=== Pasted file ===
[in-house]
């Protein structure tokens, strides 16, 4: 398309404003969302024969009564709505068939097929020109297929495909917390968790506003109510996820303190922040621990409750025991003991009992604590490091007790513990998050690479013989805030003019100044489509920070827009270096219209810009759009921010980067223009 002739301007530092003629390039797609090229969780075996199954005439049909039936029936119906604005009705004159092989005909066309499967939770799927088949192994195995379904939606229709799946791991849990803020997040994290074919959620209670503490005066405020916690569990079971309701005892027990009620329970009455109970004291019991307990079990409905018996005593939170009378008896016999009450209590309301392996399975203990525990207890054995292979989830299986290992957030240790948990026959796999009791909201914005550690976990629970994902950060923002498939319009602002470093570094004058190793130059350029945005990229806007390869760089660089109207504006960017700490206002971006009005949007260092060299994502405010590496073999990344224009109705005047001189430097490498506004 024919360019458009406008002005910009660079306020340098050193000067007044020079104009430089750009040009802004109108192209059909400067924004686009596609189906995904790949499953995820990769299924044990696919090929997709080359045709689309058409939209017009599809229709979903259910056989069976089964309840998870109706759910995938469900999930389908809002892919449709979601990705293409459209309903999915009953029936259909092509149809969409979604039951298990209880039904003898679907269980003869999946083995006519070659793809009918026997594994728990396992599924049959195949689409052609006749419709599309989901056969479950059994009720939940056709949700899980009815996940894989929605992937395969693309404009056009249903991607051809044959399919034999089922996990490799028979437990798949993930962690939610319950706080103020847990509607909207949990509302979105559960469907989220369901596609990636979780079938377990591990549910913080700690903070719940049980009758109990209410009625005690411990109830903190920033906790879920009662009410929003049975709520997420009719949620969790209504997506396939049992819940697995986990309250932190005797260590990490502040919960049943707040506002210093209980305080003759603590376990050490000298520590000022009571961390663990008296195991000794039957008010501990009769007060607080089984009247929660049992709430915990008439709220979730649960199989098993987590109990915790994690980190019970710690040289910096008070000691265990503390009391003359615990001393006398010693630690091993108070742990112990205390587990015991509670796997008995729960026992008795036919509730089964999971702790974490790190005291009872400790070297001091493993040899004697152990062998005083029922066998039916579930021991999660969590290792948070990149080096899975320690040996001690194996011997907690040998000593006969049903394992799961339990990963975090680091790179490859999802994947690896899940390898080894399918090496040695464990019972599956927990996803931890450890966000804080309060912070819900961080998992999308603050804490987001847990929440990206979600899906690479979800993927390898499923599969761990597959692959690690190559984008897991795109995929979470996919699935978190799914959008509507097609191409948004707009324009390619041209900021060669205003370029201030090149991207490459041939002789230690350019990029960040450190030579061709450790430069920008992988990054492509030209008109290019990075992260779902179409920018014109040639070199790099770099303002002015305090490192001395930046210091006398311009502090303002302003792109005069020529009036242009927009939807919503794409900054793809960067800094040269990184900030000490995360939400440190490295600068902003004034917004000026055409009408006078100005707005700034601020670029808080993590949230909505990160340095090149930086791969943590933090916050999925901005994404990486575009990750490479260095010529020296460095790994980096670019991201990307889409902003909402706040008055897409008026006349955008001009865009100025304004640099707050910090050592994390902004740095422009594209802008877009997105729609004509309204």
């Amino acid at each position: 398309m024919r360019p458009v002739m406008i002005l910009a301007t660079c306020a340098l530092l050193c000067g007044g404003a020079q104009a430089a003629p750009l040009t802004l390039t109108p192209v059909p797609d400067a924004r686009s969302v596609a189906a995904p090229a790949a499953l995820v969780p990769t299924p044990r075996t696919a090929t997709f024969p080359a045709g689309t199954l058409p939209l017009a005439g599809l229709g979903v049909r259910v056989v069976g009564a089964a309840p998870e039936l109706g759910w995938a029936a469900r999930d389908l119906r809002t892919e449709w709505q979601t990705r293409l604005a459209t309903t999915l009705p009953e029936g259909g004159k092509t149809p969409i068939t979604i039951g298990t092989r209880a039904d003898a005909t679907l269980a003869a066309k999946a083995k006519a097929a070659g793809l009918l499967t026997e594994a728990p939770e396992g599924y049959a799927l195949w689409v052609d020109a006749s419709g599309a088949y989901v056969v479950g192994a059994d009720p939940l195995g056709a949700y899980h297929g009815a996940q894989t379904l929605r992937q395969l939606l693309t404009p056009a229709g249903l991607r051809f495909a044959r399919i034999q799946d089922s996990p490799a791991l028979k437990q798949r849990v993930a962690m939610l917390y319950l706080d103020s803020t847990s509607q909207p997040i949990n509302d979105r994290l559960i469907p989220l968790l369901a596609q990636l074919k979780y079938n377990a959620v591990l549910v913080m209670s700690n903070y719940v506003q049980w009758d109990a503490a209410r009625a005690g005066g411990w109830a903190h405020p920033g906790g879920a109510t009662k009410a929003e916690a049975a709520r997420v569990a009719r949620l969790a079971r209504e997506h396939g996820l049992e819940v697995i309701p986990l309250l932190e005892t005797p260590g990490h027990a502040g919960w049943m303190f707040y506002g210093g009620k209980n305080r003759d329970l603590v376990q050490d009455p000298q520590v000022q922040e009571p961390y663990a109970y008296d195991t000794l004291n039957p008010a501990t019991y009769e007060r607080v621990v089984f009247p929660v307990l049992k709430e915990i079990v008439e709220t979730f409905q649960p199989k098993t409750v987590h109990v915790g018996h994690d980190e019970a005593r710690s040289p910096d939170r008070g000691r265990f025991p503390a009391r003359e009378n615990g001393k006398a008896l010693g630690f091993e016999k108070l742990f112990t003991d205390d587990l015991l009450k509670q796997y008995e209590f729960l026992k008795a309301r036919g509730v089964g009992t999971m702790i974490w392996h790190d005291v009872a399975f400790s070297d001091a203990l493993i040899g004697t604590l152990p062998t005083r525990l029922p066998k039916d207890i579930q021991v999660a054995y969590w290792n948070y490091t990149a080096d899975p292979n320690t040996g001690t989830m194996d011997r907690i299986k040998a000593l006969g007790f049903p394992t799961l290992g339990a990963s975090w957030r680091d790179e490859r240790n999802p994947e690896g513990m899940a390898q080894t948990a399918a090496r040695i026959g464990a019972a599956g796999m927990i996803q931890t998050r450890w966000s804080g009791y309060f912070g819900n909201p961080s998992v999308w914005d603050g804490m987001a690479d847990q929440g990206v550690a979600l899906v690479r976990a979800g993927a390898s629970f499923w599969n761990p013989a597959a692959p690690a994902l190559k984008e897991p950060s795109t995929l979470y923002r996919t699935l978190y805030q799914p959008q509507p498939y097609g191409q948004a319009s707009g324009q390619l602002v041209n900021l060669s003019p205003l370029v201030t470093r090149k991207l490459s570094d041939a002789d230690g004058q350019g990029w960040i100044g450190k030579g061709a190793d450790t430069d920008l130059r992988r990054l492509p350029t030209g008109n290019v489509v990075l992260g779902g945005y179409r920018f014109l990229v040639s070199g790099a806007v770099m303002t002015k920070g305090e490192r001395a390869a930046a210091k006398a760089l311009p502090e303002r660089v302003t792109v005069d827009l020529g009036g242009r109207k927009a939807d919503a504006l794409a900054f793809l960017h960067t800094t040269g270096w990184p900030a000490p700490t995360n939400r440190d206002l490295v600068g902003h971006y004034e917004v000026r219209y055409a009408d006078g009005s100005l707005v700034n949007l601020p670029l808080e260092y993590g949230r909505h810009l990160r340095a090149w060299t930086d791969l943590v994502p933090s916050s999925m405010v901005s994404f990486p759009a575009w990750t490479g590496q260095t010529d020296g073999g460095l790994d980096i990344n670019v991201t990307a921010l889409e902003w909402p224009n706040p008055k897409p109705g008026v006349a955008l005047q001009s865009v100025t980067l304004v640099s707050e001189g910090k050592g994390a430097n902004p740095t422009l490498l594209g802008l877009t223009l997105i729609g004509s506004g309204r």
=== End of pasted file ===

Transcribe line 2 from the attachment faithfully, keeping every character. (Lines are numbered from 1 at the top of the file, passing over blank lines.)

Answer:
């Protein structure tokens, strides 16, 4: 398309404003969302024969009564709505068939097929020109297929495909917390968790506003109510996820303190922040621990409750025991003991009992604590490091007790513990998050690479013989805030003019100044489509920070827009270096219209810009759009921010980067223009 002739301007530092003629390039797609090229969780075996199954005439049909039936029936119906604005009705004159092989005909066309499967939770799927088949192994195995379904939606229709799946791991849990803020997040994290074919959620209670503490005066405020916690569990079971309701005892027990009620329970009455109970004291019991307990079990409905018996005593939170009378008896016999009450209590309301392996399975203990525990207890054995292979989830299986290992957030240790948990026959796999009791909201914005550690976990629970994902950060923002498939319009602002470093570094004058190793130059350029945005990229806007390869760089660089109207504006960017700490206002971006009005949007260092060299994502405010590496073999990344224009109705005047001189430097490498506004 024919360019458009406008002005910009660079306020340098050193000067007044020079104009430089750009040009802004109108192209059909400067924004686009596609189906995904790949499953995820990769299924044990696919090929997709080359045709689309058409939209017009599809229709979903259910056989069976089964309840998870109706759910995938469900999930389908809002892919449709979601990705293409459209309903999915009953029936259909092509149809969409979604039951298990209880039904003898679907269980003869999946083995006519070659793809009918026997594994728990396992599924049959195949689409052609006749419709599309989901056969479950059994009720939940056709949700899980009815996940894989929605992937395969693309404009056009249903991607051809044959399919034999089922996990490799028979437990798949993930962690939610319950706080103020847990509607909207949990509302979105559960469907989220369901596609990636979780079938377990591990549910913080700690903070719940049980009758109990209410009625005690411990109830903190920033906790879920009662009410929003049975709520997420009719949620969790209504997506396939049992819940697995986990309250932190005797260590990490502040919960049943707040506002210093209980305080003759603590376990050490000298520590000022009571961390663990008296195991000794039957008010501990009769007060607080089984009247929660049992709430915990008439709220979730649960199989098993987590109990915790994690980190019970710690040289910096008070000691265990503390009391003359615990001393006398010693630690091993108070742990112990205390587990015991509670796997008995729960026992008795036919509730089964999971702790974490790190005291009872400790070297001091493993040899004697152990062998005083029922066998039916579930021991999660969590290792948070990149080096899975320690040996001690194996011997907690040998000593006969049903394992799961339990990963975090680091790179490859999802994947690896899940390898080894399918090496040695464990019972599956927990996803931890450890966000804080309060912070819900961080998992999308603050804490987001847990929440990206979600899906690479979800993927390898499923599969761990597959692959690690190559984008897991795109995929979470996919699935978190799914959008509507097609191409948004707009324009390619041209900021060669205003370029201030090149991207490459041939002789230690350019990029960040450190030579061709450790430069920008992988990054492509030209008109290019990075992260779902179409920018014109040639070199790099770099303002002015305090490192001395930046210091006398311009502090303002302003792109005069020529009036242009927009939807919503794409900054793809960067800094040269990184900030000490995360939400440190490295600068902003004034917004000026055409009408006078100005707005700034601020670029808080993590949230909505990160340095090149930086791969943590933090916050999925901005994404990486575009990750490479260095010529020296460095790994980096670019991201990307889409902003909402706040008055897409008026006349955008001009865009100025304004640099707050910090050592994390902004740095422009594209802008877009997105729609004509309204």